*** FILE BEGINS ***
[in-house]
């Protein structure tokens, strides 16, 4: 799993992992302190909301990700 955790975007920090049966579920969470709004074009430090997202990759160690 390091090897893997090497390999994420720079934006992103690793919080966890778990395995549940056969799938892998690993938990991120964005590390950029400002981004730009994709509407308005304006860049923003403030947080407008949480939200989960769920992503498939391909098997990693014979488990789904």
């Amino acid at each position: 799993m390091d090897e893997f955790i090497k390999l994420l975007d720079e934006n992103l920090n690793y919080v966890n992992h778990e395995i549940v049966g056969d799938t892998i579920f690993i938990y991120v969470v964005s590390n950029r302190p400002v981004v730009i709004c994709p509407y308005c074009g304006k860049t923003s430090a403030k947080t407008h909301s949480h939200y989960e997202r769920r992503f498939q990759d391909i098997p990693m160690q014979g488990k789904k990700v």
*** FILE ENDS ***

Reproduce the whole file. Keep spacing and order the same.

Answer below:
[in-house]
């Protein structure tokens, strides 16, 4: 799993992992302190909301990700 955790975007920090049966579920969470709004074009430090997202990759160690 390091090897893997090497390999994420720079934006992103690793919080966890778990395995549940056969799938892998690993938990991120964005590390950029400002981004730009994709509407308005304006860049923003403030947080407008949480939200989960769920992503498939391909098997990693014979488990789904």
């Amino acid at each position: 799993m390091d090897e893997f955790i090497k390999l994420l975007d720079e934006n992103l920090n690793y919080v966890n992992h778990e395995i549940v049966g056969d799938t892998i579920f690993i938990y991120v969470v964005s590390n950029r302190p400002v981004v730009i709004c994709p509407y308005c074009g304006k860049t923003s430090a403030k947080t407008h909301s949480h939200y989960e997202r769920r992503f498939q990759d391909i098997p990693m160690q014979g488990k789904k990700v």